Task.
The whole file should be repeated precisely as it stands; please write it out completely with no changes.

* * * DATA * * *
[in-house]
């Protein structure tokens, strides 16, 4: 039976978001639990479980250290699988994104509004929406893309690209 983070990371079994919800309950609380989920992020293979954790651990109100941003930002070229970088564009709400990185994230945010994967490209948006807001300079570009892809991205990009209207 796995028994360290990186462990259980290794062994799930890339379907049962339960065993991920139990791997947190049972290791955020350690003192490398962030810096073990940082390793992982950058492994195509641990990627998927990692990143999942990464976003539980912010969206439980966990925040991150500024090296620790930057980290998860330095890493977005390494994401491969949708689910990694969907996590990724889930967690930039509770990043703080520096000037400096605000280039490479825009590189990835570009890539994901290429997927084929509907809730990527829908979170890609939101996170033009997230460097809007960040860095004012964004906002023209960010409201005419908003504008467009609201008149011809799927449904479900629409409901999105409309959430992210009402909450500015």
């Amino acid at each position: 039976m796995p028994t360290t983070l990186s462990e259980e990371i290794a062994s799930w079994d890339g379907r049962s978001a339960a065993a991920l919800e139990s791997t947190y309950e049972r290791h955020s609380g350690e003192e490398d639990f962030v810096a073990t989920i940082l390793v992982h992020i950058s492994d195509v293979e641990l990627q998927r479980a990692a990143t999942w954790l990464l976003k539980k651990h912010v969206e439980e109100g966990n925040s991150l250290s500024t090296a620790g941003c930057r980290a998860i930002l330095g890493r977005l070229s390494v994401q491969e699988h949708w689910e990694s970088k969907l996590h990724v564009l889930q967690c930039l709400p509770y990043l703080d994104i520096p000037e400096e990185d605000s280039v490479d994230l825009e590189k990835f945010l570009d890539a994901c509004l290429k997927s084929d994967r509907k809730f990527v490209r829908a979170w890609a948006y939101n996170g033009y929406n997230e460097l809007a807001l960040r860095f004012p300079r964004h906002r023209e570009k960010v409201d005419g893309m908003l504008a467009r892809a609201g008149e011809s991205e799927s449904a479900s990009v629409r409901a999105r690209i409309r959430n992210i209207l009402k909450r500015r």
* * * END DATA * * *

[in-house]
């Protein structure tokens, strides 16, 4: 039976978001639990479980250290699988994104509004929406893309690209 983070990371079994919800309950609380989920992020293979954790651990109100941003930002070229970088564009709400990185994230945010994967490209948006807001300079570009892809991205990009209207 796995028994360290990186462990259980290794062994799930890339379907049962339960065993991920139990791997947190049972290791955020350690003192490398962030810096073990940082390793992982950058492994195509641990990627998927990692990143999942990464976003539980912010969206439980966990925040991150500024090296620790930057980290998860330095890493977005390494994401491969949708689910990694969907996590990724889930967690930039509770990043703080520096000037400096605000280039490479825009590189990835570009890539994901290429997927084929509907809730990527829908979170890609939101996170033009997230460097809007960040860095004012964004906002023209960010409201005419908003504008467009609201008149011809799927449904479900629409409901999105409309959430992210009402909450500015």
């Amino acid at each position: 039976m796995p028994t360290t983070l990186s462990e259980e990371i290794a062994s799930w079994d890339g379907r049962s978001a339960a065993a991920l919800e139990s791997t947190y309950e049972r290791h955020s609380g350690e003192e490398d639990f962030v810096a073990t989920i940082l390793v992982h992020i950058s492994d195509v293979e641990l990627q998927r479980a990692a990143t999942w954790l990464l976003k539980k651990h912010v969206e439980e109100g966990n925040s991150l250290s500024t090296a620790g941003c930057r980290a998860i930002l330095g890493r977005l070229s390494v994401q491969e699988h949708w689910e990694s970088k969907l996590h990724v564009l889930q967690c930039l709400p509770y990043l703080d994104i520096p000037e400096e990185d605000s280039v490479d994230l825009e590189k990835f945010l570009d890539a994901c509004l290429k997927s084929d994967r509907k809730f990527v490209r829908a979170w890609a948006y939101n996170g033009y929406n997230e460097l809007a807001l960040r860095f004012p300079r964004h906002r023209e570009k960010v409201d005419g893309m908003l504008a467009r892809a609201g008149e011809s991205e799927s449904a479900s990009v629409r409901a999105r690209i409309r959430n992210i209207l009402k909450r500015r």